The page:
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Shane Mosley vs. Sergio Mora Fight to a Draw

By Gina L. Caliboso (At Ringside)

On Saturday, September 18th, the Staples Center had a jam-packed day and night. With the main event between “Azucar” Shane Mosley, 47-6, 39 KO’s vs. Sergio “Latin Snake” Mora, 23-1, 6 KO’s, Golden Boy put together good fight cards showcasing local and international talents. Here’s a breakdown of the night’s action, beginning with Mosley and Mora.

Main Event:

Given his loss to Mosley, I wasn’t sure why he decided to take the fight against Mora. I hadn’t heard of Mora. But I give credit to Golden Boy for pitting two local fighters against one another. I absolutely adore “Azucar” Mosely. Aside from hearing about Mora’s victory on “The Contender,” I then looked at his fight record against Vernon Forrest – impressive in both fights, even as one ended in a loss. Hailing from East Los Angeles, it was definitely a pro-Mora crowd.
In the opening rounds, I had expected to see Mosley let go with his superior hand speed and feints.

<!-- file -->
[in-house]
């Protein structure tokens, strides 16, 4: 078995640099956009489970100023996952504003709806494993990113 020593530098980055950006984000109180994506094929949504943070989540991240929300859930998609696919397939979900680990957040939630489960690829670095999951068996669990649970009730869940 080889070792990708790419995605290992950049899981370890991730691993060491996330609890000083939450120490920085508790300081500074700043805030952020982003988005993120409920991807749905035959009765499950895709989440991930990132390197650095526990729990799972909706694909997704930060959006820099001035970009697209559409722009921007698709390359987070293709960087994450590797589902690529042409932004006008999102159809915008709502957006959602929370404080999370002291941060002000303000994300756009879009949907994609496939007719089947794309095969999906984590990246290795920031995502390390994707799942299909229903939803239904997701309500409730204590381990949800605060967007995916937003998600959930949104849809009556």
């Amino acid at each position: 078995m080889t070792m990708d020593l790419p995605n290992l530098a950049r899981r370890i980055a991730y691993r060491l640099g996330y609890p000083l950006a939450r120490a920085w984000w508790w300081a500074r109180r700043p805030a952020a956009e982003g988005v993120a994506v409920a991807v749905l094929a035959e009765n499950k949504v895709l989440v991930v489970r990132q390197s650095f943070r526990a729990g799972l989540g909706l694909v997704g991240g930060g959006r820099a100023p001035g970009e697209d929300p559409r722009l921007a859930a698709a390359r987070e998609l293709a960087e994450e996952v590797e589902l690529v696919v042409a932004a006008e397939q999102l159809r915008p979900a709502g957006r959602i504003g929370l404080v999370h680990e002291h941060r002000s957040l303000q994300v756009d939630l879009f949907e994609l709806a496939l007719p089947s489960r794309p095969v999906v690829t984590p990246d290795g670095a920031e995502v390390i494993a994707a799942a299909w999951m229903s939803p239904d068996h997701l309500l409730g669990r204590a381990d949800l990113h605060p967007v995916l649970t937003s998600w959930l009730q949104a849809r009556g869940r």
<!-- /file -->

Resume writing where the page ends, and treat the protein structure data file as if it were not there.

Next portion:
But as usual, both fighters just used the first round to see what could work and establish some sort of rhythm. Neither Mosley nor Mora worked to establish a jab which I think Mosley needed to do. They remained reluctant to exchange, and only did so at the closing 10 seconds of each round. Without even knowing about Mora’s particular style of fighting, I observed a good, solid defense, a la Mayweather. Good defense doesn’t always make for a brilliant or even flashy fight, but his defense is good. Mora also showed a transition to southpaw as well as good footwork. Both fighters, however, looked a little off.

As one fellow writer observed, Mosley didn’t even look warmed up.